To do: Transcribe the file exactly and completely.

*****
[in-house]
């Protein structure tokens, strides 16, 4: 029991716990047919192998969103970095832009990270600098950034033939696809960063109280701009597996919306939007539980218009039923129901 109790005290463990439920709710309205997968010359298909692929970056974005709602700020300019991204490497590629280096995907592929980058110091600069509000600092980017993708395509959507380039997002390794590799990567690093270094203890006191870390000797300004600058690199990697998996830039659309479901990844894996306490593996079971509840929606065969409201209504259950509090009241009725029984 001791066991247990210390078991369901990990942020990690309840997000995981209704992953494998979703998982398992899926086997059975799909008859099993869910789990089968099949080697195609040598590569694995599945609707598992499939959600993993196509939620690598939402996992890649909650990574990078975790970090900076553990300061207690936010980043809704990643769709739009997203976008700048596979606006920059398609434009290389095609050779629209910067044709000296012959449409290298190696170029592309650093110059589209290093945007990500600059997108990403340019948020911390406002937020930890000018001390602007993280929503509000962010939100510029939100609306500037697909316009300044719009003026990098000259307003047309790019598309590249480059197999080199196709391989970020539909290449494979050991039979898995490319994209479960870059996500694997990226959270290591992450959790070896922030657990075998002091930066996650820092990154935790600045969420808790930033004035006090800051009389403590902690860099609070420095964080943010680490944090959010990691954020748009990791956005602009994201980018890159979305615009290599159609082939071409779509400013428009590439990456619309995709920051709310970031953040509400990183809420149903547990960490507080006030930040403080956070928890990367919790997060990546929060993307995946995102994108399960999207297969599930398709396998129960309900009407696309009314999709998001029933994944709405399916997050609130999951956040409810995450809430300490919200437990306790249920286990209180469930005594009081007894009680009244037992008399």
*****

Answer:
[in-house]
């Protein structure tokens, strides 16, 4: 029991716990047919192998969103970095832009990270600098950034033939696809960063109280701009597996919306939007539980218009039923129901 109790005290463990439920709710309205997968010359298909692929970056974005709602700020300019991204490497590629280096995907592929980058110091600069509000600092980017993708395509959507380039997002390794590799990567690093270094203890006191870390000797300004600058690199990697998996830039659309479901990844894996306490593996079971509840929606065969409201209504259950509090009241009725029984 001791066991247990210390078991369901990990942020990690309840997000995981209704992953494998979703998982398992899926086997059975799909008859099993869910789990089968099949080697195609040598590569694995599945609707598992499939959600993993196509939620690598939402996992890649909650990574990078975790970090900076553990300061207690936010980043809704990643769709739009997203976008700048596979606006920059398609434009290389095609050779629209910067044709000296012959449409290298190696170029592309650093110059589209290093945007990500600059997108990403340019948020911390406002937020930890000018001390602007993280929503509000962010939100510029939100609306500037697909316009300044719009003026990098000259307003047309790019598309590249480059197999080199196709391989970020539909290449494979050991039979898995490319994209479960870059996500694997990226959270290591992450959790070896922030657990075998002091930066996650820092990154935790600045969420808790930033004035006090800051009389403590902690860099609070420095964080943010680490944090959010990691954020748009990791956005602009994201980018890159979305615009290599159609082939071409779509400013428009590439990456619309995709920051709310970031953040509400990183809420149903547990960490507080006030930040403080956070928890990367919790997060990546929060993307995946995102994108399960999207297969599930398709396998129960309900009407696309009314999709998001029933994944709405399916997050609130999951956040409810995450809430300490919200437990306790249920286990209180469930005594009081007894009680009244037992008399």